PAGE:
As one of the forefathers of one of gaming’s favorite genres, the first person shooter, Wolfenstein’s debut had a lot to live up to as its predecessors set the bar astronomically high when they made the first person shooter (FPS) genre popular back in the early nineties. Wolfenstein’s next-gen debut probably couldn’t ever live up those lofty expectations, but it certainly gave it its best shot. Does the game and its abundance of Nazi zombies (another of gaming’s favorite sub-genres) stand up to the high bar set by modern shooters like Halo and Half-Life? Find out as I take the plunge into the newest installment in one of gaming’s most beloved franchises.
While it might not be fair to compare this game to the likes of Half-Life and Halo, there are definitely certain elements all shooters much have, and Wolfenstein manages to get the basics done right and done well. The controls shouldn’t stray too far from the proven path (unless it’s done well, like in Killzone 2) and the button layout in this game will certainly be familiar to anyone who’s played a shooter before. There’s a regenerative health indicator, a popular (and welcome) trend in modern games.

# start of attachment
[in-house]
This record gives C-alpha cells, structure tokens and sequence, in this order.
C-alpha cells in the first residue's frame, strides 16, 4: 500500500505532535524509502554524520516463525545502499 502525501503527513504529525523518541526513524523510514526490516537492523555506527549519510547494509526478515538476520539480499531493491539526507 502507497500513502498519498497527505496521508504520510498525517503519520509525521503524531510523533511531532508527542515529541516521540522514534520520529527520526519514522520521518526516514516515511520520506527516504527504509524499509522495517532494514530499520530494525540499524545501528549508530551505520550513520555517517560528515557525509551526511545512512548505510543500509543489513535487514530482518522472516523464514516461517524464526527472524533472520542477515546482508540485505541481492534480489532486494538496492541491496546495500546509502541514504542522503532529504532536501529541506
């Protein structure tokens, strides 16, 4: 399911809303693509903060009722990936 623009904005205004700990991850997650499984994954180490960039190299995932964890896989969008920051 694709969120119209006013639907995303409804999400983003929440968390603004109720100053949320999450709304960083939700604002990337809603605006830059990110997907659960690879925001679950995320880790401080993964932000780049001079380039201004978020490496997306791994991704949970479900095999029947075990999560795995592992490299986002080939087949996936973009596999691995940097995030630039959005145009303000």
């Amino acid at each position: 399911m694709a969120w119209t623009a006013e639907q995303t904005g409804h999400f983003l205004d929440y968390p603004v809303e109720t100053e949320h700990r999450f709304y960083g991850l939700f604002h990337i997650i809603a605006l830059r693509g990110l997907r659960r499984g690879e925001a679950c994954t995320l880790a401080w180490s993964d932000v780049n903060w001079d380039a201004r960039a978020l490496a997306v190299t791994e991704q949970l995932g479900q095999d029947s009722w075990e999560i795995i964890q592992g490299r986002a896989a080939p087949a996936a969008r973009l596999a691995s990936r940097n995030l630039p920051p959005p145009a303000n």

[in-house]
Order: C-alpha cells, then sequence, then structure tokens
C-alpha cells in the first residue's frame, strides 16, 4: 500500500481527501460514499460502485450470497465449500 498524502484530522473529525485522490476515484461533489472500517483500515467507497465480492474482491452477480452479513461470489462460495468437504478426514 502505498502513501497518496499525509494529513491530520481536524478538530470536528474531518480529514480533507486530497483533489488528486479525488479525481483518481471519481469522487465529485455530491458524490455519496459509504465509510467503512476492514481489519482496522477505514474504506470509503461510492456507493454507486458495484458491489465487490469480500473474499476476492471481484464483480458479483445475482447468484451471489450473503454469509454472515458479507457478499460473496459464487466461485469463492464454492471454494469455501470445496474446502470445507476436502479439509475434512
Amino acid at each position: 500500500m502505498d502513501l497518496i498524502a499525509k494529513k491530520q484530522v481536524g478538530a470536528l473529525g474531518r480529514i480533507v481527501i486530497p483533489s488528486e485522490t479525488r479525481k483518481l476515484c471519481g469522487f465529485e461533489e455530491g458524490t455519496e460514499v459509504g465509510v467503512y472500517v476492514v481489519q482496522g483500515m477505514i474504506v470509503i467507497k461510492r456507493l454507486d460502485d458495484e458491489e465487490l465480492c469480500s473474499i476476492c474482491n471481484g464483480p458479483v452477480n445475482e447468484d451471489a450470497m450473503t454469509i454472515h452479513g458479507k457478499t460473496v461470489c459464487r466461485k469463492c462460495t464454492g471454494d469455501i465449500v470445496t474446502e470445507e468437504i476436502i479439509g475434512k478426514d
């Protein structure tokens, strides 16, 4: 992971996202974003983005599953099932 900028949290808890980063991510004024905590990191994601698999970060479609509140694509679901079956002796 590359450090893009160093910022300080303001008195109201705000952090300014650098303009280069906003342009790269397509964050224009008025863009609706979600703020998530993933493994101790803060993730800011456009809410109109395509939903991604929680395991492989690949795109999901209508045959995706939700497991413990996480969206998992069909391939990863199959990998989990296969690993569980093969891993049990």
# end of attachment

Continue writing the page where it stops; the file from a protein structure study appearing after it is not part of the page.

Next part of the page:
When I first sat down to play this game I expected to run into the problem of linearity that plagues the genre (or most games for that matter). For the most part I was correct; this game wants you to go somewhere and you will follow this set path hindered by the occasional puzzle or gaggle of enemies. Thankfully, a small level of exploration was thrown into the mix to break up the point-and-shoot gameplay a bit. In between shooting countless Nazis you are allowed to do some minor exploration to find the gold and Intel hidden throughout the game’s levels. The Intel helps expand the game’s story and the gold can be used to purchase upgrades at the various stores in the game.